Now, at this time there was a thing called “insurance”. What people did was to take some of their wealth, commonly in the form of a currency, and spend some of it to purchase a promised service that would cover the costs incurred if a specific sort of event or crisis occurred. Different forms covered different things, and the specifics varied from one policy agreement to another. Common people, like my friend, received health insurance either directly from an employer as part of one’s compensation or indirectly through one’s husband or father because otherwise it was too expensive to purchase as one would a conveyance or domicile. Widows usually had some recourse to coverage from their deceased husband’s insurance, but that was no longer a sure thing by this time. Yet there was a flaw in this scheme.
Insurance providers ran their enterprise as a profit-driven business. In order to maximize their profits, they did everything that they could—regardless of whether or not the authorities would allow it—to deny care to those who bought policies from them. One such provider, which was one of the largest, employed a wicked and vindictive woman I once knew by the name of Mary Redalen. She had attained a position within that provider where she decided who lived and who died through choosing which policy to fulfill and which one to deny, and she denied every policy request put to her. While it is certainly possible for most such people to do such evil things as deny a helpless woman the means that she needs to sustain her life without ever knowing anything whom they victimize, this was not the case here.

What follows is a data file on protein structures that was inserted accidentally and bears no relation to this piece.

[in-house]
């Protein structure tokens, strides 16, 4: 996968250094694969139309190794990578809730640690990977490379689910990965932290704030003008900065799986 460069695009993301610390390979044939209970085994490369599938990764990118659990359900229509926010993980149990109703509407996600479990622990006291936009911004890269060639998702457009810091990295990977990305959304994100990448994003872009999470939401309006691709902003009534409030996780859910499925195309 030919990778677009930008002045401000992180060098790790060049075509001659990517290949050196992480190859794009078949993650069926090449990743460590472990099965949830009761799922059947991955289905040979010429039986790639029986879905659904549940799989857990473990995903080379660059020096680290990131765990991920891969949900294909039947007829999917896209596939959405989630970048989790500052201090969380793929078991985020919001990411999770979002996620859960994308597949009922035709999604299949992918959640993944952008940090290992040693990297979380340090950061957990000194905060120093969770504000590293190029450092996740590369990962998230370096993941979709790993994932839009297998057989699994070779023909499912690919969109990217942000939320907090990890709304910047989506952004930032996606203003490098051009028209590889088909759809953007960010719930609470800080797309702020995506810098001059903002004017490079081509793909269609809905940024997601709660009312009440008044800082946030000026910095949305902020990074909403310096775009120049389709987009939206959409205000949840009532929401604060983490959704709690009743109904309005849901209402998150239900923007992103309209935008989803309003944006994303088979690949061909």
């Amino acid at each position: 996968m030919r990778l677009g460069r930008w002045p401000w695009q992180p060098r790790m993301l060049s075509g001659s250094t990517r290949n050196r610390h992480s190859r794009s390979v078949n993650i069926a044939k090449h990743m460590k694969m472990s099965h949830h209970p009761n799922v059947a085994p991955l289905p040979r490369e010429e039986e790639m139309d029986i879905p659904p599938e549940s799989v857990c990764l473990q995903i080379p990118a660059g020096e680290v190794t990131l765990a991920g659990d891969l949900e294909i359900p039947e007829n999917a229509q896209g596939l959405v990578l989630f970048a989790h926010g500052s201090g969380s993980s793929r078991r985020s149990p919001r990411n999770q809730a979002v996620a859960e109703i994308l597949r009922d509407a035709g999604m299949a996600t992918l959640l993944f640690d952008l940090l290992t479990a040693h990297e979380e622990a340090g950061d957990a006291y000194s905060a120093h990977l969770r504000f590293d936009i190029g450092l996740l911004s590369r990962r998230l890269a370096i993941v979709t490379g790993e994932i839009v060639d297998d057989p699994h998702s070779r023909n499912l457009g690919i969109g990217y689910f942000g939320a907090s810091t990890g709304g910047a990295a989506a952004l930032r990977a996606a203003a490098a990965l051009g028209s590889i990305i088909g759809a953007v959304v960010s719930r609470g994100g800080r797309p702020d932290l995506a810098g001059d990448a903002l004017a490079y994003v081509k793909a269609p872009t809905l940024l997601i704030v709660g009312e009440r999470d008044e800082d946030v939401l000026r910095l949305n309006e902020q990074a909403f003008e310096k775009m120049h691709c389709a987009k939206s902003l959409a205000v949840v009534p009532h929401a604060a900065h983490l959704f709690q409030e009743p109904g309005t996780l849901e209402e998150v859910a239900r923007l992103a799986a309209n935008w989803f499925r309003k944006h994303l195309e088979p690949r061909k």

When my friend’s policy request arrived at Mary’s desk, as I soon learned, she cackled loudly. You see, reader, these two women met once more—for I was once Mary’s lover, many years before—and I introduced the two as a social event. I’d believed that she forgot about my friends after her failed attempt to kill me, but now I knew that to be false. The uneasy détente between us now fell away, and now I had new reason to fulfill an old vow- but first, I needed additional information.